Wednesday, October 1, 2014

To Twerk or Not To Twerk?

Boy is this a confusing time to be a feminist. I've got all sorts of people arguing either in favor or in hatred of twerking, and here I am wondering when having a big butt suddenly became a style and not something I was cursed with.

Let me start by saying that having a big butt is not easy to deal with, especially when you're 5' tall. Sir Mix A Lot's song is a great source of pride, until he starts doling out measurements and you realize that all the girls in his video have pretty small butts compared to the average American woman. Plenty of men are legit into big butts, and they're having their day right now because girls are becoming more confident and less afraid to show them. A great example of this is Meghan Trainor's "All About That Bass", which basically became an overnight sensation and an anthem for girls who don't measure up to society's standards.

Hell, even I like the song!

I've seen some wacky things all week from the world in regards to femininity and music, one of them being a big rant from Jill Janus in regards to a poll she referred to as a “Vote for the Hottest Female Metal Vocalist” contest. Since Metalholic's Vote Top 25 Women in Metal poll was released, people (myself included) believe she was referring to that, which is kind of annoying because Metalholic goes out of it's way to say that this is not a "hot" contest. And while I can understand being annoyed by online polls, I can't see myself getting pissed when one of the top contenders being voted on is a singer from Baby Metal.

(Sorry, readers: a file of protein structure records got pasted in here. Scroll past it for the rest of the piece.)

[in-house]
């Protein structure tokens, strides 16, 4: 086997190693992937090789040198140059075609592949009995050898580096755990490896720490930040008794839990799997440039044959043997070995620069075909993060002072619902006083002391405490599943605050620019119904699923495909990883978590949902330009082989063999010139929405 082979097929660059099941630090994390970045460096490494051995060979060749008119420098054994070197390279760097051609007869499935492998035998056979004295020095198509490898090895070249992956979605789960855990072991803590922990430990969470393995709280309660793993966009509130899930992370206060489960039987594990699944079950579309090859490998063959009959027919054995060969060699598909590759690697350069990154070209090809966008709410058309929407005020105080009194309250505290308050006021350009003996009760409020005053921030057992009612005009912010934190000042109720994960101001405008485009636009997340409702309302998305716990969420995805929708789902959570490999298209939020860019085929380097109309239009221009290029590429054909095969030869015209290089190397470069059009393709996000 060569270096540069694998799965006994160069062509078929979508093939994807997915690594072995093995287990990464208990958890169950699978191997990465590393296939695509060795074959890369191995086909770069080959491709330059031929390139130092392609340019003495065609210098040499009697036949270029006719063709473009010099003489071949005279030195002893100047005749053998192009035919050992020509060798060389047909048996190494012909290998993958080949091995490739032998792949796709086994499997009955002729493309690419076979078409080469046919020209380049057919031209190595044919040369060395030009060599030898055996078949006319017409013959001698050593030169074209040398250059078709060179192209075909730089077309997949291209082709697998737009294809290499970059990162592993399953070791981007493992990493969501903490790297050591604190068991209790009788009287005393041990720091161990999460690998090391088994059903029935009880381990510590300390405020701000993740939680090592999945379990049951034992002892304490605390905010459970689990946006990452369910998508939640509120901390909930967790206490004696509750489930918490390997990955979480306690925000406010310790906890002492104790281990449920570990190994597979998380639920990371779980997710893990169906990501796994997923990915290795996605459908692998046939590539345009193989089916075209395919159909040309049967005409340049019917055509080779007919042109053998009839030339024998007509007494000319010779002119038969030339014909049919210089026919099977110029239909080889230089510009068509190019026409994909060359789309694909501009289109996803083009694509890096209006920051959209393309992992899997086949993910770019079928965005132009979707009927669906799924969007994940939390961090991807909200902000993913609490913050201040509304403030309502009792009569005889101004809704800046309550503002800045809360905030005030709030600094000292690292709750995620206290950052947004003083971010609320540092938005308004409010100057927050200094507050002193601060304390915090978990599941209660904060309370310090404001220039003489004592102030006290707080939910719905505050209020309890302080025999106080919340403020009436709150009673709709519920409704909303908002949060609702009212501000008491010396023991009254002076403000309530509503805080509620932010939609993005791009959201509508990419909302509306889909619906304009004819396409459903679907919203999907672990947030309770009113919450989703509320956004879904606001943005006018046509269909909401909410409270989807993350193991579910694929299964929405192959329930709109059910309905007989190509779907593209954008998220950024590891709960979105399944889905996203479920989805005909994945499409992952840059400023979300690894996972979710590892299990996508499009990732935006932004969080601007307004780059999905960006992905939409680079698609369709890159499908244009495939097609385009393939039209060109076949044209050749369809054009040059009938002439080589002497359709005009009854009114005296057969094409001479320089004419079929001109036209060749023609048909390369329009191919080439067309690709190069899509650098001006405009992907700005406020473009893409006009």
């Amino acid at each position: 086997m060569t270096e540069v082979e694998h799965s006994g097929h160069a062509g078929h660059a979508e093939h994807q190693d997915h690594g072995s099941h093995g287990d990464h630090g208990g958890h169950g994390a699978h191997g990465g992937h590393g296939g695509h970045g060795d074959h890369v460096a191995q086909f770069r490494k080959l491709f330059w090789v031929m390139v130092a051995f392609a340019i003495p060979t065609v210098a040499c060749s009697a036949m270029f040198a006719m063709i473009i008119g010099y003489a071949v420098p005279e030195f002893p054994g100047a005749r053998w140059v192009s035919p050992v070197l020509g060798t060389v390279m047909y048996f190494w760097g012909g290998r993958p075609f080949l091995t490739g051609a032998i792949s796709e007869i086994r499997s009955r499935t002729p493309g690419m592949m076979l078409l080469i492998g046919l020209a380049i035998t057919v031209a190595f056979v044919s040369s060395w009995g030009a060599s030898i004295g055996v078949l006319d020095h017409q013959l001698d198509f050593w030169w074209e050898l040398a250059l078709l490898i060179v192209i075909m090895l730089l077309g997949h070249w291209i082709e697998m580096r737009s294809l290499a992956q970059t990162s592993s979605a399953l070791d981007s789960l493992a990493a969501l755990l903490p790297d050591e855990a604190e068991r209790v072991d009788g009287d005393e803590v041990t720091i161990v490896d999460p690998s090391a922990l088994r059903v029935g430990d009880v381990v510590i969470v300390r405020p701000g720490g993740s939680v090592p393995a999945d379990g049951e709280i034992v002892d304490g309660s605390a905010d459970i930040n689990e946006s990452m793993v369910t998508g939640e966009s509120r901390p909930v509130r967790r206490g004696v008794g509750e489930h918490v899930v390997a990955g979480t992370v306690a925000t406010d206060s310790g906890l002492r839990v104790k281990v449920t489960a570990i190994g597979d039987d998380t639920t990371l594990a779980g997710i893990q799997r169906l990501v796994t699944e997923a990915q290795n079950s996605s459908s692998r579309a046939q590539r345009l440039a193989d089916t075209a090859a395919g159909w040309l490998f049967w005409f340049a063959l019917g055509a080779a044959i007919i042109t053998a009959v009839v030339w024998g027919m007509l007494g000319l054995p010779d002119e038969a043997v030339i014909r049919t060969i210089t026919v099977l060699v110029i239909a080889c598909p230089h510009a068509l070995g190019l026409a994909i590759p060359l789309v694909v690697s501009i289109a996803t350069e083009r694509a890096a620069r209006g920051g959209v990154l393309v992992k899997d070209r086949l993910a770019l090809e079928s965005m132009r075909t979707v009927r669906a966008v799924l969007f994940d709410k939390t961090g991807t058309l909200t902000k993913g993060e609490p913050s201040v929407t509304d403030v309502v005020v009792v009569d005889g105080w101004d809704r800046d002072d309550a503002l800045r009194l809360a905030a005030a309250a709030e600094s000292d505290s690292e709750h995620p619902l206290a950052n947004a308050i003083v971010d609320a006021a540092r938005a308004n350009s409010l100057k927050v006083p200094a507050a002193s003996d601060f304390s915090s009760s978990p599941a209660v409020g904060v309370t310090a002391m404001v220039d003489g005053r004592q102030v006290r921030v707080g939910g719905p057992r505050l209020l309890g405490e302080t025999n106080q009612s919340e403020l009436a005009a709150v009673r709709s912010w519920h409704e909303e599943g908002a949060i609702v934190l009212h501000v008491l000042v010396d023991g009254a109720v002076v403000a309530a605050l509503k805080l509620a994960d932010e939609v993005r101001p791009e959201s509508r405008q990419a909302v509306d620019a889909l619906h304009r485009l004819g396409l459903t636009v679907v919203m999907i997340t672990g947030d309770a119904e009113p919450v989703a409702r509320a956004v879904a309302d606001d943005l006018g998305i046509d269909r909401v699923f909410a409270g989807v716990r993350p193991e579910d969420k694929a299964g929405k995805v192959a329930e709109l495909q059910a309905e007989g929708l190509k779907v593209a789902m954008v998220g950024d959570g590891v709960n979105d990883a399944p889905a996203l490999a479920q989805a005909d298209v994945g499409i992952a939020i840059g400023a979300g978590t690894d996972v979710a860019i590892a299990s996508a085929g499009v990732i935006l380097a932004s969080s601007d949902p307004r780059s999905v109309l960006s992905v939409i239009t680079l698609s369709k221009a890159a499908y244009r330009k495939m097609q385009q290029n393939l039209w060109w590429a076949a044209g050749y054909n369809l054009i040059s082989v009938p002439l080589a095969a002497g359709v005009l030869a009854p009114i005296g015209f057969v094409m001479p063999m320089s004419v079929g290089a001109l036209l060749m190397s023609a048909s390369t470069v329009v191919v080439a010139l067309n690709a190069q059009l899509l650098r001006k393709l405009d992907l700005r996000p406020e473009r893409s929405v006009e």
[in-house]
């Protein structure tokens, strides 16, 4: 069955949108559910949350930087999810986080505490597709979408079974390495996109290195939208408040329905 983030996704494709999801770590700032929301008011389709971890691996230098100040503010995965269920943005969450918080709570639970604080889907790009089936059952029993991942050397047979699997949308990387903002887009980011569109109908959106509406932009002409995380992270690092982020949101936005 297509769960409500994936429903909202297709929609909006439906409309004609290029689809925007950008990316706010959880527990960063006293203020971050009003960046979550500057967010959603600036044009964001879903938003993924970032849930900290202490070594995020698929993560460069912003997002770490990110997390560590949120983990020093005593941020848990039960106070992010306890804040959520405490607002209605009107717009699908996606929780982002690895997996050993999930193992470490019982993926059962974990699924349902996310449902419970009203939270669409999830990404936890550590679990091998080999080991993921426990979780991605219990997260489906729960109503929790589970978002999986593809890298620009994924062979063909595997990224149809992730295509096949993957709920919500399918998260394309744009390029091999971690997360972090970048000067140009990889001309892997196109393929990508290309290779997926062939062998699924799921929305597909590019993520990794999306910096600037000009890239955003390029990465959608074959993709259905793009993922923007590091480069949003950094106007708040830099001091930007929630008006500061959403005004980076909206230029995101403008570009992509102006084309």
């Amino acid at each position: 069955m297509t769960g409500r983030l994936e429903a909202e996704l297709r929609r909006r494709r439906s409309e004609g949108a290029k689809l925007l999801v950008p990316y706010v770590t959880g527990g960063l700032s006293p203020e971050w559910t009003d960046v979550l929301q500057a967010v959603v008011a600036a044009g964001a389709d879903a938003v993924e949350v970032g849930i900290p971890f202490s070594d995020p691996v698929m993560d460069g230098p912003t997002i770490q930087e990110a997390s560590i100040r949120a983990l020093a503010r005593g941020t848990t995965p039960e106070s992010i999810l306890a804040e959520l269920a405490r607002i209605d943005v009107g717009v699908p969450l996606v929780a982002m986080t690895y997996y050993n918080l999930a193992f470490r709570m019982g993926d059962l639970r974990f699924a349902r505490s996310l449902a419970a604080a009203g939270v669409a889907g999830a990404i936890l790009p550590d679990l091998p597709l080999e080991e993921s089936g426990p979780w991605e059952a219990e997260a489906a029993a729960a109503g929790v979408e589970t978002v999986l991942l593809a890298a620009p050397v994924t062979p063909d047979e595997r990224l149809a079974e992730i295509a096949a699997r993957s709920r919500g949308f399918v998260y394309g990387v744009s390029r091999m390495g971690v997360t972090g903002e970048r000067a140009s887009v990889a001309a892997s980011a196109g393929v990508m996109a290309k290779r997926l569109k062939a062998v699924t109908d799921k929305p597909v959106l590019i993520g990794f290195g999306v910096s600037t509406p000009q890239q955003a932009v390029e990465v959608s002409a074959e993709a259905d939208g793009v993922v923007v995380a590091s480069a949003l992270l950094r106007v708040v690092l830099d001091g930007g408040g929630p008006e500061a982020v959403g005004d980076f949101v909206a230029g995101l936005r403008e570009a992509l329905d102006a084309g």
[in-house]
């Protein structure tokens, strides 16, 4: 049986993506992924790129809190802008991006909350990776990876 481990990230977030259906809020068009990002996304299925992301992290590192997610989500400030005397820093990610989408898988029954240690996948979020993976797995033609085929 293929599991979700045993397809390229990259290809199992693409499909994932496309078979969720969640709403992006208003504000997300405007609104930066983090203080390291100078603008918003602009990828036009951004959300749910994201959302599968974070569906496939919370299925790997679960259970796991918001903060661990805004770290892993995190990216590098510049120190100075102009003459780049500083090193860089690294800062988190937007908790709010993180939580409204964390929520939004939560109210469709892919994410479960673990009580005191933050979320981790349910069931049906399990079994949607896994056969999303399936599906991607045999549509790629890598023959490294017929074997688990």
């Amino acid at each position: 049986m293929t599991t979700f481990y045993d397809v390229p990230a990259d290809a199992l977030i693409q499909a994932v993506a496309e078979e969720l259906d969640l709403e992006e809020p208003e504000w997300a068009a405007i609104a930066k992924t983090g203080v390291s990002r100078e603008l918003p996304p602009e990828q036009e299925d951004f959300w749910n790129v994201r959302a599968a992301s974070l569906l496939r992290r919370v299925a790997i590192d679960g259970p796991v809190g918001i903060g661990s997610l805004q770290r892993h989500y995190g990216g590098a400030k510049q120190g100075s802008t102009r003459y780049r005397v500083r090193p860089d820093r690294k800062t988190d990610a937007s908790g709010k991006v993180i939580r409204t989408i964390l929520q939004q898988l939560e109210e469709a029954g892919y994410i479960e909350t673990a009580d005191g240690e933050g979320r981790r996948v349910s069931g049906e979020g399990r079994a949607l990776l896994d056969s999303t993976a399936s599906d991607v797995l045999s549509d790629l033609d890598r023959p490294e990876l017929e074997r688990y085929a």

I mean really, how can girls like me compete with cute teenage girls in tutus?

Which brings me to my original topic; to twerk or not to twerk.

You see, Mastadon released a new music video that involves a lot of twerking. Some people say they're making fun of Nikki Minaj, but that's not true. Mastadon's Brann Dailor claims they "didn’t know about the Nicki Minaj video until after." 

Some people say the video is extremely sexist, which isn't hard to imagine considering the music (which does include metal) industry doesn't often see women as more than bodies. Objects. Things the obtain or admire, visually. Can they be called sexist if that wasn't their intention? I'd like to say no, but this is a product of our society. Our culture is inherently sexist, so when people use women as decorations, it's not because they're saying "women are here to decorate my music video", it's because they've been trained to think that this is how women should be depicted and that's okay.Watching this video, you could come to many conclusions. "They're making fun of rap videos" is one of them, and I'll admit that there's something a little annoying about the idea of three white guys making fun of rap videos and black culture in general. Then again, making fun of objectification could be a noble stance, but they've already said they're not doing that. So what are they doing? It's become normal for a lot of men to see women dancing like this and think it's funny, it's fun, the women are "empowered" and they don't have a problem, so it must be okay. And to be honest, I don't necessarily argue with that. If women choose to use their bodies in this way, who are we to judge their choices? It's a free country, we should be free to show or not show our bodies as much as we want, correct?

Then you could say that the more women allow people to treat us this way, the more they expect us to stay this way. But to blame this on women would be akin to victim blaming, wouldn't it? Just because I wear a bikini doesn't mean you have the right to discriminate against me or how you perceive my intelligence. So lets put this in another perspective; if I twerk and you think I'm stupid, is this my fault or yours? And why should I care about your opinion?